Here’s to Aloneness and her second cousin, Loneliness.
May we continue to especially savour and enjoy the former.
Without being absorbed by the latter.
I wrote those words during the last six years of my wife’s life. She was in a care home, where I placed her with the family’s support, after she had phoned the RCMP to report a stranger (me) in our house. The officer reminded her the night before her admission, “You need to see a doctor, right now. ASAP.”
He was right, but his words were not recalled by her as we drove to the ferry, then Lions Gate Hospital the next evening. From there, she would go to a care centre on a secure unit about three months later. She was extremely fortunate when we found this care home. The nurses, staff and therapists combined professionalism together with unfathomable warmth.
Now I saw her. Then I didn’t. Losing her one teaspoon at a time felt like a cruel drama.
Much of this today is with hindsight. What unfolded over the years from 2011 to 2017 was a sense of progressive, inexorable loss. Now I saw her. Then I didn’t. Losing her one teaspoon at a time felt like a cruel drama, one step forward, two steps backward, day after day, week after week, month after month and year after year.
At times she and I could and would feel quite close. I would sing to her. Dance with her. Rub her back or the nape of her neck. Yet the comforting spooning also began to diminish, steadily but almost imperceptibly. “Maybe next week,” she would gently and quietly remind me, after I had awkwardly reached out for some snuggling or cuddling time.
Within all this, I found myself bouncing back and forth between aloneness and loneliness; again, this is largely with hindsight that I am aware of these experiences and memories.
Loneliness is powerful and impactful, but not a necessary part of being human. Loneliness is often simply aloneness
poorly tolerated, or experienced
but not learned from.
Aloneness is part of being human; an important part of the human condition, the existential psychologists would remind us. Loneliness is powerful and impactful, but not a necessary part of being human. Loneliness is often simply aloneness poorly tolerated, or experienced but not learned from.
And so, those of us loving a partner with dementia may often find ourselves consciously and/or unconsciously puzzled by the mixture of these two emotional experiences. Aloneness is a strident challenge to our very being. Yet, what doesn’t destroy us, makes us stronger.
Loneliness can be a miserable, unhappy, cantankerous experience. But if we fight our way through our loneliness, what may we find on the other side but… aloneness!
A stronger, braver, healthier person.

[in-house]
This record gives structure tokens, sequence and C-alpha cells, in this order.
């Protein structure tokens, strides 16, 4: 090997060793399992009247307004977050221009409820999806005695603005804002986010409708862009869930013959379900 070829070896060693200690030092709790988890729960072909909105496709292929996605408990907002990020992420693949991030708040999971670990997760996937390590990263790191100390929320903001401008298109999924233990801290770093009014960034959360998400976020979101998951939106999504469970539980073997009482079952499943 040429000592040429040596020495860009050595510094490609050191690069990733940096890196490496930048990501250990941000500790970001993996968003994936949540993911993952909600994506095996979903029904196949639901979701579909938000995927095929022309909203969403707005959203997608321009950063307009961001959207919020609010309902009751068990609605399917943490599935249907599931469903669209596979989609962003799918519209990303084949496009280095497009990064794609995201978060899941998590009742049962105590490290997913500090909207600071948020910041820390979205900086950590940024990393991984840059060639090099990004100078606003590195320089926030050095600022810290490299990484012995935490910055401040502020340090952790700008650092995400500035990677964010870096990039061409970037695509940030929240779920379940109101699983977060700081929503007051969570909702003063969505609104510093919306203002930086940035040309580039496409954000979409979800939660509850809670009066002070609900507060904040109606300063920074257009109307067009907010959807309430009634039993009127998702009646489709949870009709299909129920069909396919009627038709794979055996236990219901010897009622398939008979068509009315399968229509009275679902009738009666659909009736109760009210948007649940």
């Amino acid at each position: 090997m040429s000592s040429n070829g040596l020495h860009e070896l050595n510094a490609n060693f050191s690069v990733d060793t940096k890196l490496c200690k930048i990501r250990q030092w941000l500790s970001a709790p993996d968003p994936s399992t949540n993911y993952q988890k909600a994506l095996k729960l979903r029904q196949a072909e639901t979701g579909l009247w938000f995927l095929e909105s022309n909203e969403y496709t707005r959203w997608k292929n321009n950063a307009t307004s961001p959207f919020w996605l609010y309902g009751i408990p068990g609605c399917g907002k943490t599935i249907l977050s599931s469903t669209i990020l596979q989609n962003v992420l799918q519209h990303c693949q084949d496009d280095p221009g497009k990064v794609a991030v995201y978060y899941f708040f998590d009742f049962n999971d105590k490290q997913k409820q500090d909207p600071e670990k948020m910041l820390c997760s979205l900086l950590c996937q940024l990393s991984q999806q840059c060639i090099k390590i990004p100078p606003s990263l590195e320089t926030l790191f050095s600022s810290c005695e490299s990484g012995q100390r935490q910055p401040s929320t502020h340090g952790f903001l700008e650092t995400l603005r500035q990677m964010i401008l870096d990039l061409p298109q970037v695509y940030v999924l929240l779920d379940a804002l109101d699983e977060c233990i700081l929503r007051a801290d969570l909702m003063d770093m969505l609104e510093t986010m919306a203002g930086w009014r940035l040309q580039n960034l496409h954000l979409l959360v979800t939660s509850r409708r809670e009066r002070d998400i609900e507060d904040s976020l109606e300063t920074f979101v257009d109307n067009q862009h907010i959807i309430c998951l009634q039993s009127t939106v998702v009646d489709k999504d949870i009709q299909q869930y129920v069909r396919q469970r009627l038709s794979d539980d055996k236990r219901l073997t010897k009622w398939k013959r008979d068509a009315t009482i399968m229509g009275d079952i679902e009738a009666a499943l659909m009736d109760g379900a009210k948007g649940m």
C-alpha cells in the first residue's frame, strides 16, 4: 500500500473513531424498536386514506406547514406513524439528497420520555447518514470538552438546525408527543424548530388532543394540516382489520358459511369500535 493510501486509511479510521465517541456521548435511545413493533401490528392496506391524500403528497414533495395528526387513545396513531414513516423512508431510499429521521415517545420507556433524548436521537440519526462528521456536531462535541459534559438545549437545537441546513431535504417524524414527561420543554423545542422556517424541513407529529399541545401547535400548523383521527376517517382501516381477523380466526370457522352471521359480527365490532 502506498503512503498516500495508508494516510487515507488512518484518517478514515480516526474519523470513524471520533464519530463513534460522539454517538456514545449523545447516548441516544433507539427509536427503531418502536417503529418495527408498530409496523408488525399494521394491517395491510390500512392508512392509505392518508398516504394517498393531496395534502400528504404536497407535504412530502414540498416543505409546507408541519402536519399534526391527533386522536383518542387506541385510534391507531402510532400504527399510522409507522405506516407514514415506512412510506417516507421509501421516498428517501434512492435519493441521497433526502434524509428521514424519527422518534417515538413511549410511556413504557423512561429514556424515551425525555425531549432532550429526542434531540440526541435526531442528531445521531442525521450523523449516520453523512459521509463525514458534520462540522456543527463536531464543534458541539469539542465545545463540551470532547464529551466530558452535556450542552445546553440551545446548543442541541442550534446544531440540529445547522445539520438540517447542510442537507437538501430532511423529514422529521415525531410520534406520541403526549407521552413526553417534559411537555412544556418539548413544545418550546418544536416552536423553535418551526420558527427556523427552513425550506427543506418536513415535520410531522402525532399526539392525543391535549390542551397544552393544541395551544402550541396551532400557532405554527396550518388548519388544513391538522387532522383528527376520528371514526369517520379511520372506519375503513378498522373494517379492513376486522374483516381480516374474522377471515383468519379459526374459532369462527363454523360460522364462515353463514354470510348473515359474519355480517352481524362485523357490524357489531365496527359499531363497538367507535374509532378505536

How do we fight through that gap that separates loneliness and emptiness from the incitement that is the gift of aloneness?
And now, probably telling you what you already know: How do we fight through that gap that separates loneliness and emptiness from the incitement that is the gift of aloneness?
We believe that it can – and will – happen. We don’t insist on doing it by ourselves, but don’t hesitate to reach out to others. Friends. Family. Counsellor. Our family physician. Support group members who have faced and/or are facing similar bouts of loneliness and aloneness related to loving a special person who is – or has – struggled with the grips and vise jaw of dementia.
And if you are ready for a new gift, search along spiritual pathways. Prayer. Meditation. Go anywhere where it feels safe to let go, to reach out, to share and explore spiritual possibilities. If this is not you, think about it twice before discarding these new trails, paths or passageways.
Remember to comfort yourself with this thought: you are living within a crisis. And within several oriental dialects, this translates as two things: a) a time of danger. And b) a time of opportunity.
“Love knows not its own depth. Until the hour of separation.” – Kahlil Gibran
What I have learned—in between my grief, sorrow, tears, heartache, anguish and pain—is that Alzheimer’s (and I strong suspect) other forms of dementia are gifts. Wrapped within tragedy, loss and heartbreak.
This is not meant to wrap a candy coating around your grief. But to comfort, and remind you that there is a larger, maybe much larger picture here. And one we may not want to examine, explore and reflect upon at this time. That’s okay. But keep an eye, an ear and especially your heart open to the larger picture that dementia is a part of.
And that is the gift. That is dementia.
Within a marriage. Or indispensably, enormously absolutely important relationship that you are part of.
Kahlil Gibran, the author of The Prophet, reminded us that “Love knows not its own depth. Until the hour of separation.”
Dr. David Cowan Kirkpatrick worked for 40 years as a psychologist, psychiatrist and psychotherapist. His new book, Neither Married Nor Single: When You Partner has Alzheimer’s or Other Dementia, explores the changes that can occur between a couple when one is facing dementia. He lives in British Columbia.